They are usually paying more than they think. Card security is far more complex. Finance associates often tell you they understand payment card industry compliance and related matters and that your systems are secure. 
However, we find in most cases they don’t fully understand all the technology and hacking vulnerability aspects, and the IT staff often does not fully understand card processing security protocol, which often falls outside their regular expertise.
Take action
You need to make credit card security a high priority due to the potential reputational and legal costs of a breach. 
Don’t assume when your CFO says, “We are PCI compliant and safe,” that he is right. He might honestly think so, but he might not have a full understanding of card security or areas of vulnerability. 
As we have seen, many do not really understand what they are being charged despite their financial and accounting sophistication and insistence to you that they do. Credit card and debit card transactions are very complex. There is real risk you might not even know is happening until it’s too late. As we’ve all read in the news, there have been successful attacks on top-secret programs at defense companies that thought their military secrets were secure. 
The cost of a payment breach is severe. Association fines alone can exceed $500,000, which would cripple many businesses. Plaintiff lawyers jump in. National news reports proliferate as they did with White Lodging. While breach insurance is an option, there needs to be a focus instead on eliminating exposure and avoiding a breach completely.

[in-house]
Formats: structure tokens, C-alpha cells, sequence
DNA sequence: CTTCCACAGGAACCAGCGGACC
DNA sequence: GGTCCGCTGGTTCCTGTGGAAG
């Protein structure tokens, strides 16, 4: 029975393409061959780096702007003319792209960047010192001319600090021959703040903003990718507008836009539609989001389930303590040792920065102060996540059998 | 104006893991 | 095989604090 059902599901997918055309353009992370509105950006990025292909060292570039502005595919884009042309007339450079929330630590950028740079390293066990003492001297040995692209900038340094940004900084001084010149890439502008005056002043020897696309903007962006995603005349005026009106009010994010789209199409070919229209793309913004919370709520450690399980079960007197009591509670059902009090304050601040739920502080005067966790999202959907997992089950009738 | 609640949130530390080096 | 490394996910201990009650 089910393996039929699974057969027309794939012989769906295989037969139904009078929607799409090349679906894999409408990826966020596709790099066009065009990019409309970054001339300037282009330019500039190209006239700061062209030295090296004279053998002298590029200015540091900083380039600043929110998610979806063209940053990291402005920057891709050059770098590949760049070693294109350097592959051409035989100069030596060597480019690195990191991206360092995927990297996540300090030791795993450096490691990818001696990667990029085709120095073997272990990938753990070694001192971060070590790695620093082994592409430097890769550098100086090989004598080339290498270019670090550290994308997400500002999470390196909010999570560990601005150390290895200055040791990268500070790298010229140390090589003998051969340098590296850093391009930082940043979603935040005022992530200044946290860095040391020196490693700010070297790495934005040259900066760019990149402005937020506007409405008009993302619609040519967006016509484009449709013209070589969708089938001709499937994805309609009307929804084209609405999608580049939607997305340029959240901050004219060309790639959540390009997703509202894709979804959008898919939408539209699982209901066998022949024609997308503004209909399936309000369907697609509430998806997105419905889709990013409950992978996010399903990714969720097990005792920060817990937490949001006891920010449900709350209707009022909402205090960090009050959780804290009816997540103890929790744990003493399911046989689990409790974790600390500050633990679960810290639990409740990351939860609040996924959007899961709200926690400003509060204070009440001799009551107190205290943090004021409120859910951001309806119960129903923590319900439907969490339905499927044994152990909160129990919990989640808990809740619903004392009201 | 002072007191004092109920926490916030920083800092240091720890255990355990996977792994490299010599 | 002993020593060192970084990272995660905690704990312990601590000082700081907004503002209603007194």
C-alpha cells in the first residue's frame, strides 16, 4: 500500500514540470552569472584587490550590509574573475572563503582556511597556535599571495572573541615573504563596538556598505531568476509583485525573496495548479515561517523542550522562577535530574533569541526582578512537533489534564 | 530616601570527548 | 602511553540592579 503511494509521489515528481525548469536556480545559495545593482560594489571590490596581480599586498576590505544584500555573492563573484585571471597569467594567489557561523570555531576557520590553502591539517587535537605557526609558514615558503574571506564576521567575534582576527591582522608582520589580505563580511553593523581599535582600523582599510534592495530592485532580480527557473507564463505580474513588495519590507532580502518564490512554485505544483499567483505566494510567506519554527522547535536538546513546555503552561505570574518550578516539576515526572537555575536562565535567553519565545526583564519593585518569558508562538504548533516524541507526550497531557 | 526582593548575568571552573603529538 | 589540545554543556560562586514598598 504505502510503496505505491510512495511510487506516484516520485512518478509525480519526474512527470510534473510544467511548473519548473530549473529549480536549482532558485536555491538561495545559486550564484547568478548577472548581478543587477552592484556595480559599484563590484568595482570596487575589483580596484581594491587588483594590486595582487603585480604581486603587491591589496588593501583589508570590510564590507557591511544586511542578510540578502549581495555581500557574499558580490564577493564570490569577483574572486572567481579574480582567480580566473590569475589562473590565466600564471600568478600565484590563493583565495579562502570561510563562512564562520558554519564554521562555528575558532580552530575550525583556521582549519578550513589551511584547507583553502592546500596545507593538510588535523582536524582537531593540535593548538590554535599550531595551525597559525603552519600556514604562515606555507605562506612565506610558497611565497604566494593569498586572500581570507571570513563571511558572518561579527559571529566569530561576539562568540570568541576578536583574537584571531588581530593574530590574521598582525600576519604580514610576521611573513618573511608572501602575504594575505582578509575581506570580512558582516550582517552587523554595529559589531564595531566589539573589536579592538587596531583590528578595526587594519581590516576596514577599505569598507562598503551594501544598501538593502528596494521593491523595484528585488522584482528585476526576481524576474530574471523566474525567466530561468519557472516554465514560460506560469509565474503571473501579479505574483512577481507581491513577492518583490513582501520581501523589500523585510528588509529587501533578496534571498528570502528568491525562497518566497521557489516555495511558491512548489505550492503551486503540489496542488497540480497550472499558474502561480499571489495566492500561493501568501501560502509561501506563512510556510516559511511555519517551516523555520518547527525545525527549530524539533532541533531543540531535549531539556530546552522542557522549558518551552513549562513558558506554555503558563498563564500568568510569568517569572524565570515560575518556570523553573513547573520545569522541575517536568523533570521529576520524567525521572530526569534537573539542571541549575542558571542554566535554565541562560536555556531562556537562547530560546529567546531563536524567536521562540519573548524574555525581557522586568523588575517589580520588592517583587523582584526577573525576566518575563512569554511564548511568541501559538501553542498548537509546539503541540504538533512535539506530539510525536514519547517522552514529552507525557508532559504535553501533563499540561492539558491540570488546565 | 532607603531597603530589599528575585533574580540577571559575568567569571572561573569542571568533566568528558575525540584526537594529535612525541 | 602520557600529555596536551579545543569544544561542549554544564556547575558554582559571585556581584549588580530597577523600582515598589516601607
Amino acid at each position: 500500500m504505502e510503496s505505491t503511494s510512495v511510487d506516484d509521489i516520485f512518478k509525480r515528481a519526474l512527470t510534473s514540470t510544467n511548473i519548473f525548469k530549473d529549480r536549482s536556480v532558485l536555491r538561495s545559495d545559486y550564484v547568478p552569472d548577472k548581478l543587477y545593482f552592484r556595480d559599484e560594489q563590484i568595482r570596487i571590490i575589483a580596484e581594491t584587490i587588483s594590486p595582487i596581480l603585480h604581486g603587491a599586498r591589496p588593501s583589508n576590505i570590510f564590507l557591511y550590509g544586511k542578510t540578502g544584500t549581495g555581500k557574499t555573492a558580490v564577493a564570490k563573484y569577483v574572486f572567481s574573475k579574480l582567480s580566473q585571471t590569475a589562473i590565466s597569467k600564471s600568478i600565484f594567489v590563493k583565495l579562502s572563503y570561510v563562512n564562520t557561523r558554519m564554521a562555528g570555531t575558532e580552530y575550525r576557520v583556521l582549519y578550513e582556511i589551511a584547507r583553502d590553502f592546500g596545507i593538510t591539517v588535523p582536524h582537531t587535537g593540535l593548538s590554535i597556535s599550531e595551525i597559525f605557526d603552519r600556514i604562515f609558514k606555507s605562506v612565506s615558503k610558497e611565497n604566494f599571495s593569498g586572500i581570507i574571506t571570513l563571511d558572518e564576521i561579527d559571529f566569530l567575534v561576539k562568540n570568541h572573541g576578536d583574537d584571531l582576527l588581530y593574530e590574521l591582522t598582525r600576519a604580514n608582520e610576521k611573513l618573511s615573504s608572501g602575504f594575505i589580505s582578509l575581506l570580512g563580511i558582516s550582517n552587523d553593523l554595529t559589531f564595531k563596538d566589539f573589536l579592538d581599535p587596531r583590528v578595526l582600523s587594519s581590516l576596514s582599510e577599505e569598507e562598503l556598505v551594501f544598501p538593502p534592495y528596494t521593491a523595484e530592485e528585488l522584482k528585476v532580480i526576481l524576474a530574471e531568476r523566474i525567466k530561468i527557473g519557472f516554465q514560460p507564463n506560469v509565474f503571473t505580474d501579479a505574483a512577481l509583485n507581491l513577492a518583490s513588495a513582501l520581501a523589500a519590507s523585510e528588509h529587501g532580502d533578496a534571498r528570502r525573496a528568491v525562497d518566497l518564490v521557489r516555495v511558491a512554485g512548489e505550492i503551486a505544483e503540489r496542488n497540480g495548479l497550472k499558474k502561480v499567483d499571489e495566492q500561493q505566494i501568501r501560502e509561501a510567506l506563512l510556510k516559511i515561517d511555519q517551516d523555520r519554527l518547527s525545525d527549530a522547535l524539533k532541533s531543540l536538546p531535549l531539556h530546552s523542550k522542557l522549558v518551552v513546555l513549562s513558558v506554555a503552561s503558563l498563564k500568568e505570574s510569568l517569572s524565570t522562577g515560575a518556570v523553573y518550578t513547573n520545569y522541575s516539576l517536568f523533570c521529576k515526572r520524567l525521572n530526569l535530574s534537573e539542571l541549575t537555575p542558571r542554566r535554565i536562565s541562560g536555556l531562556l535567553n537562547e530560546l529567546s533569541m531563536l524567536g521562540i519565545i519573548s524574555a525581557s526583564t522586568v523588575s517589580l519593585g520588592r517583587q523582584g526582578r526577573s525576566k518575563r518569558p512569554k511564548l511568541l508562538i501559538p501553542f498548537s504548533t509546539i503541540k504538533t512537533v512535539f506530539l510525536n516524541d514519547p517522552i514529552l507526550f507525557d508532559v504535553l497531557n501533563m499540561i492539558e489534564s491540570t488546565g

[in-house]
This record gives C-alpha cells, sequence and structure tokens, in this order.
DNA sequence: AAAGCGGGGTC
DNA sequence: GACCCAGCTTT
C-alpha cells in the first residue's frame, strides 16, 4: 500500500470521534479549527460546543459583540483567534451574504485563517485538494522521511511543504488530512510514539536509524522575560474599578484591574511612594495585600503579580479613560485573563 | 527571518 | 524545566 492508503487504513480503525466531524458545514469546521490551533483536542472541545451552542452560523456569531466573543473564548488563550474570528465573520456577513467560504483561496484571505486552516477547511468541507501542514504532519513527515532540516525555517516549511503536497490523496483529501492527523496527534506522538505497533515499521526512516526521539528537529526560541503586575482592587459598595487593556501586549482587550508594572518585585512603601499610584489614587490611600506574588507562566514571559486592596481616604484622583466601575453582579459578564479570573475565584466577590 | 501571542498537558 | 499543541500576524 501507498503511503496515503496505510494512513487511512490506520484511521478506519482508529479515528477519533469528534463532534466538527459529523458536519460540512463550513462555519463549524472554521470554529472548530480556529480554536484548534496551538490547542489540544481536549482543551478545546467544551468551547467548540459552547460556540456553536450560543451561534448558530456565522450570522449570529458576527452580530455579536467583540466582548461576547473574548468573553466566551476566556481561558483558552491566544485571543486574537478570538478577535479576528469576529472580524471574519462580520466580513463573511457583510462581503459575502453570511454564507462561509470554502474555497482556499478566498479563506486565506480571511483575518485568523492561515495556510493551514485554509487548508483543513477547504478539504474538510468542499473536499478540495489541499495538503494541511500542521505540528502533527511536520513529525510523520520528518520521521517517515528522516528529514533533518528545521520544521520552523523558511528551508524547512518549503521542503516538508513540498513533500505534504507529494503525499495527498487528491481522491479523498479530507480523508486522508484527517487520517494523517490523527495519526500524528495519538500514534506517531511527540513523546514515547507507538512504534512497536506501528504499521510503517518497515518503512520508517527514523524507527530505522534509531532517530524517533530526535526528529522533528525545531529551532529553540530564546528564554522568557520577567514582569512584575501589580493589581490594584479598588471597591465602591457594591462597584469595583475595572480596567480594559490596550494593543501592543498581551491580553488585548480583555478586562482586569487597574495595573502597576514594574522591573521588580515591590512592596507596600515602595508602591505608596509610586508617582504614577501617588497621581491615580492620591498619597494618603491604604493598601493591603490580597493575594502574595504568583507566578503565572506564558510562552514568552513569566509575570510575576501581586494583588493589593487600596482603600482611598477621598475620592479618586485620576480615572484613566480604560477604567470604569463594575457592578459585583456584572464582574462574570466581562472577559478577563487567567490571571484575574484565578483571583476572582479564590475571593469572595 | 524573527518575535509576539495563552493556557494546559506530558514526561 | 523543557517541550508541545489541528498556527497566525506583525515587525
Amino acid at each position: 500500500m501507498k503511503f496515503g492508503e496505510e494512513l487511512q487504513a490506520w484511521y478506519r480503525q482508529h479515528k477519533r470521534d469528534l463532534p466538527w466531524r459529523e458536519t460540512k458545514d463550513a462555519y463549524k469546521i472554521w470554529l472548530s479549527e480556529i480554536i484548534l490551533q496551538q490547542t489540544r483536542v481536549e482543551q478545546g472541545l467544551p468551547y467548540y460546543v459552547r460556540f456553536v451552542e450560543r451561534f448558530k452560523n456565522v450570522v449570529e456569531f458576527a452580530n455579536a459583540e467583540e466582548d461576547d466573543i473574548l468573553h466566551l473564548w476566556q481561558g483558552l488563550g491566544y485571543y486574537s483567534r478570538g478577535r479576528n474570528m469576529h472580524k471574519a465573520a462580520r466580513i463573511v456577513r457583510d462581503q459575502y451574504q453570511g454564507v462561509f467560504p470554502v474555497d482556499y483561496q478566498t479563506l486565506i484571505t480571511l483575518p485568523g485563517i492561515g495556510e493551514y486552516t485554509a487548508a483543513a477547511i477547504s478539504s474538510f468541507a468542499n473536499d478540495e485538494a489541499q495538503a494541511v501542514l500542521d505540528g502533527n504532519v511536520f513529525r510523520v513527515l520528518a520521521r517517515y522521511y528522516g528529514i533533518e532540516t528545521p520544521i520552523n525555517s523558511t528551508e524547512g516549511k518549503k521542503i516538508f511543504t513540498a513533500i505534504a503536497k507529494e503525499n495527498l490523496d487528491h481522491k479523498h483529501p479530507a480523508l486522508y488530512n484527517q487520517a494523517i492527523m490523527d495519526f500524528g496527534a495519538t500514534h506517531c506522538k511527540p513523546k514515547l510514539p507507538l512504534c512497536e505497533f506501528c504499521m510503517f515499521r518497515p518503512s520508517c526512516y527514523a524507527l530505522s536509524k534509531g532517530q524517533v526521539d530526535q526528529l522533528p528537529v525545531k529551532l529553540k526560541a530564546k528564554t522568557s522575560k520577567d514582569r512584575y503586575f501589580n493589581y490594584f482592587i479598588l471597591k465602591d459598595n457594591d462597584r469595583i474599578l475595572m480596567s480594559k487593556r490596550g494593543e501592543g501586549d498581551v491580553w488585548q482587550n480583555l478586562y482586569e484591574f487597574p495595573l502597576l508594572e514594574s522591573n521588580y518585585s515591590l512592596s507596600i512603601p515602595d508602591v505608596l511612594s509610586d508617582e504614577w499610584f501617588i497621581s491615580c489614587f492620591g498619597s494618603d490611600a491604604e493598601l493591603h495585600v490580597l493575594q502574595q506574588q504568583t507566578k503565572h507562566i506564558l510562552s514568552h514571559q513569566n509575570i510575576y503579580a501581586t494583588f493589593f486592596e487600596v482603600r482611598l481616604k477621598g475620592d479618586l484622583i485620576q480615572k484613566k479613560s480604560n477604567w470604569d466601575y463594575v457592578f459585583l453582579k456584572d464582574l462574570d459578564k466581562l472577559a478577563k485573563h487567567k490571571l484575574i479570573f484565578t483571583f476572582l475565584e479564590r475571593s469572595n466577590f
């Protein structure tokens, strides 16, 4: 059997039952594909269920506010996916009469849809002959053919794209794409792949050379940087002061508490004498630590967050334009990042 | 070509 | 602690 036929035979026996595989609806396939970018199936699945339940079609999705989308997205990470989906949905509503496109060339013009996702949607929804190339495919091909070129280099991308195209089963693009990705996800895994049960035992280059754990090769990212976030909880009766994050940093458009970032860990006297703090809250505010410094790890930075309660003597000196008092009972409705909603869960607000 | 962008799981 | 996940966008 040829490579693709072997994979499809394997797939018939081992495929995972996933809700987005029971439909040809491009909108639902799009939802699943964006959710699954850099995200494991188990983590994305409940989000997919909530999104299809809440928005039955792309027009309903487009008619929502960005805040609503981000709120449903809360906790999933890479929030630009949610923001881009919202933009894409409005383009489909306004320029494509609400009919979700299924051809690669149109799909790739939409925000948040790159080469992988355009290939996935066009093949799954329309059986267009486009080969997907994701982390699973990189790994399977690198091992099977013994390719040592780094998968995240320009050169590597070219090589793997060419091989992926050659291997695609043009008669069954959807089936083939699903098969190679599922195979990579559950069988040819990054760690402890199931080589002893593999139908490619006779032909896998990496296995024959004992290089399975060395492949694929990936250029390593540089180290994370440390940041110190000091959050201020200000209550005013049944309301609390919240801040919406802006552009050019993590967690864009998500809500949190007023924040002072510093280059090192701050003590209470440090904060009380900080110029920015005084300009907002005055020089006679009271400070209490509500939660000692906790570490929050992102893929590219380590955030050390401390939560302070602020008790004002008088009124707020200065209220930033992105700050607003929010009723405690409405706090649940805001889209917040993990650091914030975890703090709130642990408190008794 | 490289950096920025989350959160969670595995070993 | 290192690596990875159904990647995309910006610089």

Protecting against a breach
While PCI compliance is the first step in security, an added layer of protection is that of point-to-point data encryption. Certain processors provide technology where data is encrypted at the point of entry, making it impossible for hackers to identify card data should they gain access to seemingly already secure POS systems. 
There is available a dual-layered payment card security solution that combines software- or hardware-based encryption with tokenization technology. This system secures the transaction from the moment of swipe—prior to transmission and throughout the payment process—with encryption and prevents card data from entering the merchant’s card data environment by replacing the primary account number with a random-number token.